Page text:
The Post-Pandemic Food Service Future
With the reopening of many restaurants around the country, we’re beginning to see what the future might hold for the food service industry after Covid-19. With heightened awareness around health hazards and a deeper focus on sanitation, the food industry landscape may look very different from what it once was.
In a continued effort to curb the transmission of pathogens through social distancing, the number of tables in many dining areas will have to be reduced and spaced further apart. Partitions may also be installed and outdoor seating may become the primary service area. As well, the number of guests per table may be limited, potentially eliminating the gathering of large groups for the foreseeable future.
Popular eateries might even see a rise in the rule of “reservation only” as a result of decreased capacity, fewer tables, and to prevent the crowding of doorways and bars.
The known safety risks of buffets and self-service areas are even more of a concern given present circumstances. Most members of the general public aren’t trained in food safety, increasing the chance of potential hazards. High contact utensils and equipment pose a greater risk of biological and cross-contamination.
Due to the public’s increased awareness of pathogen transmission as a result of the pandemic, the demand for buffet and self-service style food is anticipated to decline.
Going forward, both food business operators and employees will be understandably reluctant to work among coworkers exhibiting signs of illness. Likewise, customers will make choices based on their trust in a business to ensure the safety of their food.
To protect staff and customers, many managers may opt to screen employees for illness and require those who don’t feel well or exhibit symptoms to stay home.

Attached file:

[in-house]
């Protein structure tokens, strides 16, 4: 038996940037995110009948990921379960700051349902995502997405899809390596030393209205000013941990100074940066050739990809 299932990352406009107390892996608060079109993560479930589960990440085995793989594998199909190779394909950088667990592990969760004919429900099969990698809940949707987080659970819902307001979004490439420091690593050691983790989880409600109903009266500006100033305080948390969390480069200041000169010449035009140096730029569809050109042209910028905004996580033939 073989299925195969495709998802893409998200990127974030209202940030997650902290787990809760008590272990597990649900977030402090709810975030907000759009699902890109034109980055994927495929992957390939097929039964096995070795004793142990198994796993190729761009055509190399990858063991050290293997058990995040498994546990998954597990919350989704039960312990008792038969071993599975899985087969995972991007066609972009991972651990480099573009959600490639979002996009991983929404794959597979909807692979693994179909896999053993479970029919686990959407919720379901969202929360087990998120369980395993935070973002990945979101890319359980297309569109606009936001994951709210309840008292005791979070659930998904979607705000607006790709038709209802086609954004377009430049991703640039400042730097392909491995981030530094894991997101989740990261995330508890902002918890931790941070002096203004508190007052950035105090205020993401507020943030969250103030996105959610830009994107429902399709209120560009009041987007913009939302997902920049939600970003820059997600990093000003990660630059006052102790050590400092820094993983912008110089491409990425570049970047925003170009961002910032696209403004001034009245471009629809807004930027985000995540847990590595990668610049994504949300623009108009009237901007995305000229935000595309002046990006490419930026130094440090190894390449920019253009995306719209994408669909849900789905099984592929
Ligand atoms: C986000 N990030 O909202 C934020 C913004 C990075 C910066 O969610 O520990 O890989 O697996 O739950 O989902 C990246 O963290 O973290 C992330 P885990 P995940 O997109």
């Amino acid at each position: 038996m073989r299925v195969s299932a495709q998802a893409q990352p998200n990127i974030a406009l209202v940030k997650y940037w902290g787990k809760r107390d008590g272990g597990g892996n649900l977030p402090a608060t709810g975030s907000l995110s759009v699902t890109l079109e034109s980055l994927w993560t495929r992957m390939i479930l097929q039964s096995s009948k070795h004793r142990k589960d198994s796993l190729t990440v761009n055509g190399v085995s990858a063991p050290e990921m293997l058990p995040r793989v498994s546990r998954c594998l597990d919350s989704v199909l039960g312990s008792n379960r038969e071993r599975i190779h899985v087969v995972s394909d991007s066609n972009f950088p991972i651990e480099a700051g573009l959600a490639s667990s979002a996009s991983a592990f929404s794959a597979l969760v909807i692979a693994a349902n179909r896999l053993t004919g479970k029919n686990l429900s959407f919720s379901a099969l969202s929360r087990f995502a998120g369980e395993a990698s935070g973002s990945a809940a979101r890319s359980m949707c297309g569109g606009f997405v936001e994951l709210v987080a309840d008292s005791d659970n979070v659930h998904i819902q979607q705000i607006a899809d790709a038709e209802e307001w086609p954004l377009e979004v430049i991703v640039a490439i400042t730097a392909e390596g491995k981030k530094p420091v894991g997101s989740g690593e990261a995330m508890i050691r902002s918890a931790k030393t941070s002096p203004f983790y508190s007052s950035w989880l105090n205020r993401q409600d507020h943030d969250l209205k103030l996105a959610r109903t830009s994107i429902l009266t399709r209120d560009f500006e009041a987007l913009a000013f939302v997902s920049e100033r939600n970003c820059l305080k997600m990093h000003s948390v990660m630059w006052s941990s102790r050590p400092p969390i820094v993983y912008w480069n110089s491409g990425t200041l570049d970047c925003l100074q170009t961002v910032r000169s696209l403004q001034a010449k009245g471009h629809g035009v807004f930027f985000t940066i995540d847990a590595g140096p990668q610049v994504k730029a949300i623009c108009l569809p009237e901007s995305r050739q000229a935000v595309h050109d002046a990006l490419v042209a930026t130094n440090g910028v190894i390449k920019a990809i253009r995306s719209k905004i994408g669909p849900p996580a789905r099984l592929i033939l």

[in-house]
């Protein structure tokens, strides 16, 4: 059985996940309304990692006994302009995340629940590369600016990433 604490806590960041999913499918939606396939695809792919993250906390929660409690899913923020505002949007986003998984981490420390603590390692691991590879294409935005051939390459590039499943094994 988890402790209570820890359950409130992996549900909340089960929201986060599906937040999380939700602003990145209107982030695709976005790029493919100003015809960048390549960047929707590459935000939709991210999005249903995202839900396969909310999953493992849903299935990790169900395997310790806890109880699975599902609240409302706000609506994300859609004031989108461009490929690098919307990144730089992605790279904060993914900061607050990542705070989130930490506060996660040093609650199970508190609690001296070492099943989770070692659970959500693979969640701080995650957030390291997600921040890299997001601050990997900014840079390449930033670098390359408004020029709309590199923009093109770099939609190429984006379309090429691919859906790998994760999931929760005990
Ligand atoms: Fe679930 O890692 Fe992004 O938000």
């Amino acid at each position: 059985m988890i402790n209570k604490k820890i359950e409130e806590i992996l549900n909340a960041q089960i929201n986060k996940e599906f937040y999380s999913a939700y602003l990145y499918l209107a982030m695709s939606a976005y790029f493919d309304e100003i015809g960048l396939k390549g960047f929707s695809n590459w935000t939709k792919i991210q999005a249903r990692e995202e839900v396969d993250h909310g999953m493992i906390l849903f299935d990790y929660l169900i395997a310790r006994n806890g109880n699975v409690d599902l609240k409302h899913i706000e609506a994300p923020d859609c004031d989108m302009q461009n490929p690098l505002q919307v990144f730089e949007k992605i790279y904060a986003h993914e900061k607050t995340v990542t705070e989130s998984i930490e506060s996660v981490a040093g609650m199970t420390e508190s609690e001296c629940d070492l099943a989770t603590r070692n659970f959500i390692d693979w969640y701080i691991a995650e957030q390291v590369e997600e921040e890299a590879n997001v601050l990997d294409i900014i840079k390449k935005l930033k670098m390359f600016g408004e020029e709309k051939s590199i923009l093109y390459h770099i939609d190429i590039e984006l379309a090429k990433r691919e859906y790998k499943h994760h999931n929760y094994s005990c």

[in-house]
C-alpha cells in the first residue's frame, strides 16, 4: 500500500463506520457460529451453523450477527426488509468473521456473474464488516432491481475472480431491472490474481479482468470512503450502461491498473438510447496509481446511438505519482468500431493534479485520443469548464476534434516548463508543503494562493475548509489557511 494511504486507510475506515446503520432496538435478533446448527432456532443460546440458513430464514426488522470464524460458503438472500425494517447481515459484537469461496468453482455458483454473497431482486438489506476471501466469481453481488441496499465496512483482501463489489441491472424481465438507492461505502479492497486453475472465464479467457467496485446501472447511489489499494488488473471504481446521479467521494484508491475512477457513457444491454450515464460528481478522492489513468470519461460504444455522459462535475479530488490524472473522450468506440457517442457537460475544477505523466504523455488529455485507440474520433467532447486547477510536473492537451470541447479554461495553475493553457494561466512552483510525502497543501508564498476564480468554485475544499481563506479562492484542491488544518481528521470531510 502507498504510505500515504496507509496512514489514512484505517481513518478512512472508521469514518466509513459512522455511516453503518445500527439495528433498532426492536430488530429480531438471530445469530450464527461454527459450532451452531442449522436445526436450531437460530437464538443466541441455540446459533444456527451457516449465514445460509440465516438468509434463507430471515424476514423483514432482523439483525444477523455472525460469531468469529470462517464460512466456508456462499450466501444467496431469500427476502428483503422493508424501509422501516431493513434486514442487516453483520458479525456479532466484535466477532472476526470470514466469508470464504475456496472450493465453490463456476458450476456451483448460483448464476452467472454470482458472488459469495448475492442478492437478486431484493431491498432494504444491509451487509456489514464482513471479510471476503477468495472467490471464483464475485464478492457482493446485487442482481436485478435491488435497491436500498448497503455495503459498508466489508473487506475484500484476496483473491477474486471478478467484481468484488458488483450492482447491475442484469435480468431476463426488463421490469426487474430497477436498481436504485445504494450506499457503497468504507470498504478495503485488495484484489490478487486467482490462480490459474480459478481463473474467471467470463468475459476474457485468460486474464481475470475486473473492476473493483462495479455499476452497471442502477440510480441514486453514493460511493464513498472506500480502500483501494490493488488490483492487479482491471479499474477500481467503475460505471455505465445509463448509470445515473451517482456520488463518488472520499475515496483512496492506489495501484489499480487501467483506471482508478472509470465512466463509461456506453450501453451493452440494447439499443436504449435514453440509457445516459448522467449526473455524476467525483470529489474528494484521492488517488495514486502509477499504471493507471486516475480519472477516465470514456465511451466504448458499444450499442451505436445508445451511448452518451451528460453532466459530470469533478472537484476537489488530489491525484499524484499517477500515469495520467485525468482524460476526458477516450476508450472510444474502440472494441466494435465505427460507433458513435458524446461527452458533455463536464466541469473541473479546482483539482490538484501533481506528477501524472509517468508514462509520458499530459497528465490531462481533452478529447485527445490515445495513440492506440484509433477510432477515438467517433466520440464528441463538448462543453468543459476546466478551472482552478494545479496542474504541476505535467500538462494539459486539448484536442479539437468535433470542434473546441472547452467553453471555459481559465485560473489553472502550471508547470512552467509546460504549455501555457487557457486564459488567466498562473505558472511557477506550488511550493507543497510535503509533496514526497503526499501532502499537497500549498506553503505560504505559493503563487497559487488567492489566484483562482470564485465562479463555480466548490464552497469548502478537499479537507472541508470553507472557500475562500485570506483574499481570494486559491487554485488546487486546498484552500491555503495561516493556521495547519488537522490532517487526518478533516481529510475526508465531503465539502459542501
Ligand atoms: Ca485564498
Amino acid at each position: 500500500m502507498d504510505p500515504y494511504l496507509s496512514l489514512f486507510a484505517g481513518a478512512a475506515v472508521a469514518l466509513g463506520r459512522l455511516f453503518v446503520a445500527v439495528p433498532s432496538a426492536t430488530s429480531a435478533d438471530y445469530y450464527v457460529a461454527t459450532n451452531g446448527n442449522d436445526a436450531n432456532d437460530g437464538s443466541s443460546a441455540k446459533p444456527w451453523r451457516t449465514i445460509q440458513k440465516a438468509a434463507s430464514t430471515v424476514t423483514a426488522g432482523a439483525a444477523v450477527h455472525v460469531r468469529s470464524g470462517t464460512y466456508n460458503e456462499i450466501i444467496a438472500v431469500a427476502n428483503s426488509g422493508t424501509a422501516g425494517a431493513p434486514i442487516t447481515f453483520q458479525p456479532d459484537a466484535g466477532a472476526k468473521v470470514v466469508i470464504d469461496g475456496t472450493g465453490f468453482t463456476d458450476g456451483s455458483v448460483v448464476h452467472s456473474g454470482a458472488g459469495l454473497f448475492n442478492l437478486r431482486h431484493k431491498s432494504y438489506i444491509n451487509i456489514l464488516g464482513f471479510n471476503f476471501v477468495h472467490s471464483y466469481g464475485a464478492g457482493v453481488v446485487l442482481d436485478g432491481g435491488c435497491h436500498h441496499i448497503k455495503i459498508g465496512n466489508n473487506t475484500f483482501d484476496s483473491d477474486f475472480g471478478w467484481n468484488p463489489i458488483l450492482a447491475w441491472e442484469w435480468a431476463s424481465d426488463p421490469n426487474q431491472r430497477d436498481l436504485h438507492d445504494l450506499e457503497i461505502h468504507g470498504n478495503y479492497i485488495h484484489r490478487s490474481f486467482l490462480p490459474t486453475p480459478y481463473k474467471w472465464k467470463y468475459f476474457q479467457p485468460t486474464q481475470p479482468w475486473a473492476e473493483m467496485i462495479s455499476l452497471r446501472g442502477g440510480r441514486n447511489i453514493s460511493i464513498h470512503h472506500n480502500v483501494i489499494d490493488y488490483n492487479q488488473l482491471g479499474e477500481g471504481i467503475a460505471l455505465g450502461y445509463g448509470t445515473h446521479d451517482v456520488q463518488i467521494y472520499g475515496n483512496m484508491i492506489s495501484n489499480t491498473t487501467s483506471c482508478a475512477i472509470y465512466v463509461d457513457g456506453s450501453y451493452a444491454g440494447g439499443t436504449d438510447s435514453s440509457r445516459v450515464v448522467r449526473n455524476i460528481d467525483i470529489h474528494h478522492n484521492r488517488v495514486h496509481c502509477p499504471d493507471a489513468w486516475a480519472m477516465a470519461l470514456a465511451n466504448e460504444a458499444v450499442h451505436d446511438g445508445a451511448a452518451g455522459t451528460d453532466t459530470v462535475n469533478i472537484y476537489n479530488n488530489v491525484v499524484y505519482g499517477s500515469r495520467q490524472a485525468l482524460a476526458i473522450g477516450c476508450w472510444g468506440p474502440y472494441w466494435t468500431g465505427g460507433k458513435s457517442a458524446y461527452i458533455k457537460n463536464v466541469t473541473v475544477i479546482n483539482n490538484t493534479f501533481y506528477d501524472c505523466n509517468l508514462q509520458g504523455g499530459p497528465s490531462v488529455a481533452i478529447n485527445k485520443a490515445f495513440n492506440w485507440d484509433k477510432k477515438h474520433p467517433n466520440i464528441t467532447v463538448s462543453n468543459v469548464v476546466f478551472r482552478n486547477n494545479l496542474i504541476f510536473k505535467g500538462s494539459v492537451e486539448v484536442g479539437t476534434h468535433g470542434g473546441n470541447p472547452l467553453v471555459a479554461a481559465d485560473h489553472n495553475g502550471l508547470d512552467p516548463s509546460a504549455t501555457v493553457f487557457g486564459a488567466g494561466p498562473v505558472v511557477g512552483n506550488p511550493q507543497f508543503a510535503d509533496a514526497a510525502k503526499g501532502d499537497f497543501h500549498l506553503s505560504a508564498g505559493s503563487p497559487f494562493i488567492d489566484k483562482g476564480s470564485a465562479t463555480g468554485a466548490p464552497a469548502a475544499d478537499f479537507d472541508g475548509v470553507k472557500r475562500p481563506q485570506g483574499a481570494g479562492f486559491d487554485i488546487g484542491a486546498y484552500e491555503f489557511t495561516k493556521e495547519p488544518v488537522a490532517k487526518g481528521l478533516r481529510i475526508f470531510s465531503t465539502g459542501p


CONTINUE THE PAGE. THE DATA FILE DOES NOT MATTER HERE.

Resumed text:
The Phasing-Out of Reusable Menus & Condiment Containers
Because the presence of a virus can potentially live on surfaces for days, reusable plastic menus will likely be phased out and replaced with disposable paper menus. Consider high-contact table condiments like salt, pepper, syrup and hot sauce a thing of the past. To reduce the use of share-able objects, the popularity of single-use packets maybe become the standard.
Increased Sanitation Protocols
It is expected that most food businesses will have a greater respect for health and safety long after the pandemic has passed.
It will be necessary for the increased sanitation of objects and surfaces to become routine. Items such as door handles, credit card machines, and interactive table-top devices should be cleaned and sanitized regularly to keep staff and customers safe.
Continued Use of PPE
Disposable gloves and face masks have become a common sight in many food businesses and may become the norm in customer-facing food service.
Personal protective equipment can aid in the protection from illness, but it’s essential that employees are trained in proper use. For instance, removing gloves that are contaminated and then interacting with face, nose, mouth or eyes allowing a route to infection. Hand washing will continue to be treated as a Critical Control Point though with heightened monitoring, corrective actions and increased staff education.
Prevent. Correct. Protect.
When it comes to preparing your business for the future, Avert can help you set the standard. With thorough inspections, training, program development, and a hands-on approach, we assist you in reaching well beyond basic compliance to achieve full-scale food safety, customer satisfaction, and brand security. There’s no better time to start than now.
Visit our website to partner with our experienced team of advisors today!
Matthew McClure provides sound strategies that instill cost-effective methods for building robust food safety, operational and quality assurance programs. Along with a Bachelor of Applied Science in Microbiology from The University of Akron and an MBA in Finance from Louisiana State University, Matthew brings over 20 years of experience in the food safety industry to AVERT Food Safety Advisors. His knowledge spans many areas including FDA food processing facilities, USDA meat and poultry plants, dietary supplement manufacturers, retail, cannabis manufacturing, and food service operations.
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